Within that “Apply to Each” object there’s a Condition that looks to see if the client name that we’re looking for exists or not. If the channel exists (according to the condition) then the flow sends a message and changes the variable from false to true. (There’s a “No” block of this condition that doesn’t do anything.)
After the “Apply to Each” there’s another Condition block, which checks to see if the varaiblehas been reset if needed. If the value is still false, that means that there was no match found, so we need to create the channel. Is also posts a message saying that it created the channel, so there’s some debugging going on as well. The “No” side of the condition is left blank, so if the channel is found the varible is changed, and this condition should fail and nothing should be done at this point.
As I was working on this, I’m shocked to find that Microsoft flow is as poweful as it is. What we’re doing in this case, is that when a document is updated on our SharePoint O365 site (in our case the SOW status), Microsoft Flow sees the change, and them either creates a new channel for the client if they are a new client, or just posting a message if they are an existing client. Because we were able to automate this task, its one less thing that we need to do when we sign an SOW for a client.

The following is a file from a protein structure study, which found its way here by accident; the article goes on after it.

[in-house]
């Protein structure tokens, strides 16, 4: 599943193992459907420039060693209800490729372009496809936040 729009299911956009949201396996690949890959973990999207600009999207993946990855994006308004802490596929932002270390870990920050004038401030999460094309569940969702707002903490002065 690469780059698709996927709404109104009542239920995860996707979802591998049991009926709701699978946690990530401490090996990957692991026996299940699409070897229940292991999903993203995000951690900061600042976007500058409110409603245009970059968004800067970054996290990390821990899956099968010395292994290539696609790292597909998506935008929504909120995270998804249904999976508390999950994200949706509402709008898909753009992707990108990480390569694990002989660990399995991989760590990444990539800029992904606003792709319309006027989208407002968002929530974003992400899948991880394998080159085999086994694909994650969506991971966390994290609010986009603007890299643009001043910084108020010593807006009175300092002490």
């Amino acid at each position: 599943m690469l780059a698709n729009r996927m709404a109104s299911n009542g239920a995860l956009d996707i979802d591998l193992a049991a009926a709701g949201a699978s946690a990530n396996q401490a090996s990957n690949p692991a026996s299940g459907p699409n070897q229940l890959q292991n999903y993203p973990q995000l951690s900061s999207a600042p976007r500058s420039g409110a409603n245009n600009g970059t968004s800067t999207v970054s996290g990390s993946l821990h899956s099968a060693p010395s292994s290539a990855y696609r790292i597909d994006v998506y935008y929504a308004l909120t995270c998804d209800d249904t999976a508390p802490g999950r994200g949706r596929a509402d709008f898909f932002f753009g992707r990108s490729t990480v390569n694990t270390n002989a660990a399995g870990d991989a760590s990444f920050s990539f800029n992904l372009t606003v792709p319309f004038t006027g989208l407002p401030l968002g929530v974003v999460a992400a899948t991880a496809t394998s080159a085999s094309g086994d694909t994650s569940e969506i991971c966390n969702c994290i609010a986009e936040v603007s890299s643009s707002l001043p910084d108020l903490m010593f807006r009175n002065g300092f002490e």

While the GUI (SSMS) has UNLIMITED in there, that’s actually not the right answer here. If you set the truncation log file to UNLIMITED and click save, it’ll actually reset the maximum file size to 2TB, since that’s actually the max supported size of a transaction log file.
So how to do create a single transaction bigger than 2 TB? You have multiple transaction log files. Also, don’t create 2TB transactions. If those fail, rollback is going to take a LONG time.